Media CenterTo reduce world poverty, boost the brain power of children

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Tom Zolper
Catholic Relief Services
[email protected]


WASHINGTON, D.C., October 28, 2019 – Bi-partisan legislation introduced in the Senate and House today would help millions of children globally reach their full potential.

The Global Child Thrive Act of 2019, sponsored by Senators Roy Blunt (R-MO), Chris Coons (D-DE), Representatives Joaquin Castro (D-TX) and Brian Fitzpatrick (R-PA), would direct the administration to integrate early childhood development interventions (ECD) into U.S. foreign aid programs serving young children and their families. These initiatives would train parents and caregivers in communication, proper health and nutrition for children, play and other activities.

An estimated 43 percent of children in low- and middle-income countries – 249 million – face developmental delays due to extreme poverty, according to The Lancet. Experts now recommend providing ECD during the first years of life to ensure children living in adversity do not fall below their potential. The U.S. government does not yet integrate ECD into international programs that reach children.

The Global Child Thrive Act builds on scientific findings that children living in poverty who receive cognitive stimulation and nurturing care during their early years grow up healthier and earn 26 percent more than their peers.

“Our work at Catholic Relief Services (CRS) focuses on the most vulnerable children, helping them reach school age healthy and well-nourished, intellectually curious, socially confident and equipped with a solid foundation for life-long learning,” said Bill O’Keefe, vice president of Mission and Mobilization. “Using private funding, we integrate early childhood development interventions into our work in 20 countries worldwide, serving 1.36 million children and their families. We have seen how impactful ECD is for young children and are heartened to see the U.S. Congress take this important step on their behalf. Integrating ECD into current programming would magnify the impact of foreign aid resources – building a country’s brain power and reducing the future need for foreign assistance.”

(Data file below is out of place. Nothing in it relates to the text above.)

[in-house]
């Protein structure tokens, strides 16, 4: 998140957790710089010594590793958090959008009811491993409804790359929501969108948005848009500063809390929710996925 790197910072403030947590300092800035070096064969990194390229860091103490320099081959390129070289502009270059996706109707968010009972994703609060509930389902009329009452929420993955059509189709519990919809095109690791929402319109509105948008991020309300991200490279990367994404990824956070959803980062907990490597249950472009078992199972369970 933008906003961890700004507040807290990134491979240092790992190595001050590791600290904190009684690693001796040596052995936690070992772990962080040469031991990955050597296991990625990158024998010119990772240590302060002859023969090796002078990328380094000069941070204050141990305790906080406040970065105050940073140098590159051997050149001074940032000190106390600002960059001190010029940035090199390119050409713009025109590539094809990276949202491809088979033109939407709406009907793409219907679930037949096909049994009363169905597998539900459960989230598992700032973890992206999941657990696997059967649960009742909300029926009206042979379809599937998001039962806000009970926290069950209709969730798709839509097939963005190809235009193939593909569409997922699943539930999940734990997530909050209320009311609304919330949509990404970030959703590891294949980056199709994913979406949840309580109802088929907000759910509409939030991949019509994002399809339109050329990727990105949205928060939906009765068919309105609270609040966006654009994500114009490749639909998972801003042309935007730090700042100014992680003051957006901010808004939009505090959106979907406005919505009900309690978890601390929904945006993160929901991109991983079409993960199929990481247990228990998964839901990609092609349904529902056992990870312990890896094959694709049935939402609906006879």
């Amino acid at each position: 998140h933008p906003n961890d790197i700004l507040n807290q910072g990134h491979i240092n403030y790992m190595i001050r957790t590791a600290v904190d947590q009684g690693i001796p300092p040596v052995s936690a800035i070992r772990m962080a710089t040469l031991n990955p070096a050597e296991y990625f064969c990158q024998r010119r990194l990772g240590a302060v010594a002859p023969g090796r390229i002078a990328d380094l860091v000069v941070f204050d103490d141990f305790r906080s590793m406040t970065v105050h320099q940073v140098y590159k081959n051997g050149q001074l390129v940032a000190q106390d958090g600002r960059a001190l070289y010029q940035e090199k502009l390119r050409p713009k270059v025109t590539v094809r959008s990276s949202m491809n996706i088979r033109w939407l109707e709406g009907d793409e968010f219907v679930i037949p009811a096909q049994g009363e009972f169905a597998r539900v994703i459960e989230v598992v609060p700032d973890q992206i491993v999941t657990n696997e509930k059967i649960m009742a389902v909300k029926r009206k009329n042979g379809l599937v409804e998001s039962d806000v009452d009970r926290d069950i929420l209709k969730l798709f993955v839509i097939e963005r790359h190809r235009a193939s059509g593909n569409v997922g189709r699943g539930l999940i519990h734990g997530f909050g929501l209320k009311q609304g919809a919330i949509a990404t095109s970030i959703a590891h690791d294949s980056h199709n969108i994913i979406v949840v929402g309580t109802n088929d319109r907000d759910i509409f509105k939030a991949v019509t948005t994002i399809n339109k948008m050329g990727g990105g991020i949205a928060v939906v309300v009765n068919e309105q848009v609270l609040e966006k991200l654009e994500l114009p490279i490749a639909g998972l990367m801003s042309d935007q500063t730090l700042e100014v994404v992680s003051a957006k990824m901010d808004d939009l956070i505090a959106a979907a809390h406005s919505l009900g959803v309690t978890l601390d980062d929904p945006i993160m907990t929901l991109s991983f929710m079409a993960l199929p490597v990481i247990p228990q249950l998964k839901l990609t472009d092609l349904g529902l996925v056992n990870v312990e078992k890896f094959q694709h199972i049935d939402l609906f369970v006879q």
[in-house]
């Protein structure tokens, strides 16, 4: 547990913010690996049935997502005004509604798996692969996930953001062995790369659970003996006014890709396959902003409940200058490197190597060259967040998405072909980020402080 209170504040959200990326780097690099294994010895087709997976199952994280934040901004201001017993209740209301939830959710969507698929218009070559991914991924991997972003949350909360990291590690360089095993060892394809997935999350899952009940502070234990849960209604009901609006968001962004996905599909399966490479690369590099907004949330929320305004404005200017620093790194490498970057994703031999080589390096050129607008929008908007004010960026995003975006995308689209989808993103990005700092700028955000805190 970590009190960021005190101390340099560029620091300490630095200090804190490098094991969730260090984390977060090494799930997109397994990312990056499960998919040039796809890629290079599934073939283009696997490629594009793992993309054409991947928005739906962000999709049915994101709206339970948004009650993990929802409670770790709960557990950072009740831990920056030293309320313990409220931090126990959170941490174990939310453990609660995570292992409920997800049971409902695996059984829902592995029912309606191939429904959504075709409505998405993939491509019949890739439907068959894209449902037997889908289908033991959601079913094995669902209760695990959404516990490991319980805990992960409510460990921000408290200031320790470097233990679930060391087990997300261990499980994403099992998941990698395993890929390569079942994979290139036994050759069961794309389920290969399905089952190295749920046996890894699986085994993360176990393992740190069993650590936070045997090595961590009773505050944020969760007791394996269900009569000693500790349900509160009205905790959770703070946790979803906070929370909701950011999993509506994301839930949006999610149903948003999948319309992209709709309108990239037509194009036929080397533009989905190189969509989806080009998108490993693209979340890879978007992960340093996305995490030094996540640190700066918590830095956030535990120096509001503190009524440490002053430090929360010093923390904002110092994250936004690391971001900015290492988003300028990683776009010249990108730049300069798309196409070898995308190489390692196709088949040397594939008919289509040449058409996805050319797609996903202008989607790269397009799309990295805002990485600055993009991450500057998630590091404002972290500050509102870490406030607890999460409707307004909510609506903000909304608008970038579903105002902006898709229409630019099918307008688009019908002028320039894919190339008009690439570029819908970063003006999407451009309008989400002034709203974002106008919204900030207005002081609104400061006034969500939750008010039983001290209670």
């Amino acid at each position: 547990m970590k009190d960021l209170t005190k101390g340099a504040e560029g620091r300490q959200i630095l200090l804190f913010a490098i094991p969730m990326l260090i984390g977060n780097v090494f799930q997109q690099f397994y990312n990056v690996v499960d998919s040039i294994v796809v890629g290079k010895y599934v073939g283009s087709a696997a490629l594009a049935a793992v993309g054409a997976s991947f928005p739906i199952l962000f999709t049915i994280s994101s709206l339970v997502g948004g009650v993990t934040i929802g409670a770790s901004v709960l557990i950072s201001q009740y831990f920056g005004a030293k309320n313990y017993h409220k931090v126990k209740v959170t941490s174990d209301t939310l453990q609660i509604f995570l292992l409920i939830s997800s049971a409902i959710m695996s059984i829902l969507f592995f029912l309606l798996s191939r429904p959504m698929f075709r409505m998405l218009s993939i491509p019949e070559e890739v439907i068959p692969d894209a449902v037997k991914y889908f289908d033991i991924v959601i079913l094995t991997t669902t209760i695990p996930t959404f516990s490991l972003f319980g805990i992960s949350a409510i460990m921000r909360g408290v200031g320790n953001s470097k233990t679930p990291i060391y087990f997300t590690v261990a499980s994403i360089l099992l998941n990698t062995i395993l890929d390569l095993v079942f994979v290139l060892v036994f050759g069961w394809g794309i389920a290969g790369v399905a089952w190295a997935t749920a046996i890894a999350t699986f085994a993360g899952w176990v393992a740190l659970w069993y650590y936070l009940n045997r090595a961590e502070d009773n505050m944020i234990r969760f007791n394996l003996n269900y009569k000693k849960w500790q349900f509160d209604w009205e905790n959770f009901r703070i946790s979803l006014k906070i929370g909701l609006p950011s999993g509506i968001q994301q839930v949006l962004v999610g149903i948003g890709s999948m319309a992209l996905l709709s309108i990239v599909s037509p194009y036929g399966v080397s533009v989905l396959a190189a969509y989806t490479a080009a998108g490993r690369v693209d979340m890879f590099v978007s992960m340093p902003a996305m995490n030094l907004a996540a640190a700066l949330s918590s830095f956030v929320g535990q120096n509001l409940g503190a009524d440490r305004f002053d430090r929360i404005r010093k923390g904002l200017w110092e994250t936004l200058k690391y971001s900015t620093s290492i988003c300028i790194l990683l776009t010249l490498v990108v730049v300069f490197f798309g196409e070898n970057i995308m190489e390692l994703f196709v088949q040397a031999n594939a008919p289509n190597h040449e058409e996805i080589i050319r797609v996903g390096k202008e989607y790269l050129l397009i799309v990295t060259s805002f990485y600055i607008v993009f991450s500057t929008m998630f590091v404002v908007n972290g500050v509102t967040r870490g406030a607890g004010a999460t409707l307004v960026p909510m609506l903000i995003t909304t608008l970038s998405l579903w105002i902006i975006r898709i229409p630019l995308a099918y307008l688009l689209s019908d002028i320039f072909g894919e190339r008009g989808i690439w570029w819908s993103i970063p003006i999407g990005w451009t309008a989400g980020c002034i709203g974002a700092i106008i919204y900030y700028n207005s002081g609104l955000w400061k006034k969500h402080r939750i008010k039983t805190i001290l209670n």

Catholic Relief Services is the official international humanitarian agency of the Catholic community in the United States. The agency alleviates suffering and provides assistance to people in need in more than 100 countries, without regard to race, religion or nationality. CRS’ relief and development work is accomplished through programs of emergency response, HIV, health, agriculture, education, microfinance and peacebuilding. For more information, visit or and follow Catholic Relief Services on social media in English at Facebook, Twitter, Instagram and YouTube; and in Spanish at: Facebook, Twitter and Instagram.


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